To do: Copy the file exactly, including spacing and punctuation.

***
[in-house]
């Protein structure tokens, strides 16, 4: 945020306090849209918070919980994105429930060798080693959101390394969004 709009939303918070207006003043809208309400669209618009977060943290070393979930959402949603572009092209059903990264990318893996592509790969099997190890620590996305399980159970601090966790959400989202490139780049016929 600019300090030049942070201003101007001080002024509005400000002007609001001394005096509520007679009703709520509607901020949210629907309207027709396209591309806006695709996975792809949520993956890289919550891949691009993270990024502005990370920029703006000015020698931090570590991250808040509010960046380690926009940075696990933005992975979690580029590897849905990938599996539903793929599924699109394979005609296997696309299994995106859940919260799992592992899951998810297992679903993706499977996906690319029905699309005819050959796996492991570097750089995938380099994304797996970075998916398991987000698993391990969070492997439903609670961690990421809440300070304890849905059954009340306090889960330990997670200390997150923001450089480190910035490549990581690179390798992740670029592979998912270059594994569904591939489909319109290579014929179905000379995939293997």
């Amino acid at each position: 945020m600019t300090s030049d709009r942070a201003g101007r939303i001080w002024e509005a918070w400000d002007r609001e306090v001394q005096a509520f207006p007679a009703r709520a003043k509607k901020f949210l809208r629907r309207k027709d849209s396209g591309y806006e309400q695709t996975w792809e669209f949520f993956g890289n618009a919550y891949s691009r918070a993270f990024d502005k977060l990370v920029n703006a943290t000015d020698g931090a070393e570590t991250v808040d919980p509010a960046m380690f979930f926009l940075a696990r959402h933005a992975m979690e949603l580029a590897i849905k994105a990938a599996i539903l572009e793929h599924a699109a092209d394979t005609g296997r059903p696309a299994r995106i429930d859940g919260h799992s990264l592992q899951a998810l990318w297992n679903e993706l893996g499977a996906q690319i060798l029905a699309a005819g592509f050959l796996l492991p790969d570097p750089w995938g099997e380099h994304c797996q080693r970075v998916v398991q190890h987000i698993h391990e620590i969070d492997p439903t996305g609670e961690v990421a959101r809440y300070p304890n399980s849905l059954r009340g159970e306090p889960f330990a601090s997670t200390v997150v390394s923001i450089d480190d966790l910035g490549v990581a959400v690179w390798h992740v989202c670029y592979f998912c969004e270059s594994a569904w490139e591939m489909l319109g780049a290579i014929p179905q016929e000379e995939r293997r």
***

[in-house]
């Protein structure tokens, strides 16, 4: 945020306090849209918070919980994105429930060798080693959101390394969004 709009939303918070207006003043809208309400669209618009977060943290070393979930959402949603572009092209059903990264990318893996592509790969099997190890620590996305399980159970601090966790959400989202490139780049016929 600019300090030049942070201003101007001080002024509005400000002007609001001394005096509520007679009703709520509607901020949210629907309207027709396209591309806006695709996975792809949520993956890289919550891949691009993270990024502005990370920029703006000015020698931090570590991250808040509010960046380690926009940075696990933005992975979690580029590897849905990938599996539903793929599924699109394979005609296997696309299994995106859940919260799992592992899951998810297992679903993706499977996906690319029905699309005819050959796996492991570097750089995938380099994304797996970075998916398991987000698993391990969070492997439903609670961690990421809440300070304890849905059954009340306090889960330990997670200390997150923001450089480190910035490549990581690179390798992740670029592979998912270059594994569904591939489909319109290579014929179905000379995939293997």
């Amino acid at each position: 945020m600019t300090s030049d709009r942070a201003g101007r939303i001080w002024e509005a918070w400000d002007r609001e306090v001394q005096a509520f207006p007679a009703r709520a003043k509607k901020f949210l809208r629907r309207k027709d849209s396209g591309y806006e309400q695709t996975w792809e669209f949520f993956g890289n618009a919550y891949s691009r918070a993270f990024d502005k977060l990370v920029n703006a943290t000015d020698g931090a070393e570590t991250v808040d919980p509010a960046m380690f979930f926009l940075a696990r959402h933005a992975m979690e949603l580029a590897i849905k994105a990938a599996i539903l572009e793929h599924a699109a092209d394979t005609g296997r059903p696309a299994r995106i429930d859940g919260h799992s990264l592992q899951a998810l990318w297992n679903e993706l893996g499977a996906q690319i060798l029905a699309a005819g592509f050959l796996l492991p790969d570097p750089w995938g099997e380099h994304c797996q080693r970075v998916v398991q190890h987000i698993h391990e620590i969070d492997p439903t996305g609670e961690v990421a959101r809440y300070p304890n399980s849905l059954r009340g159970e306090p889960f330990a601090s997670t200390v997150v390394s923001i450089d480190d966790l910035g490549v990581a959400v690179w390798h992740v989202c670029y592979f998912c969004e270059s594994a569904w490139e591939m489909l319109g780049a290579i014929p179905q016929e000379e995939r293997r």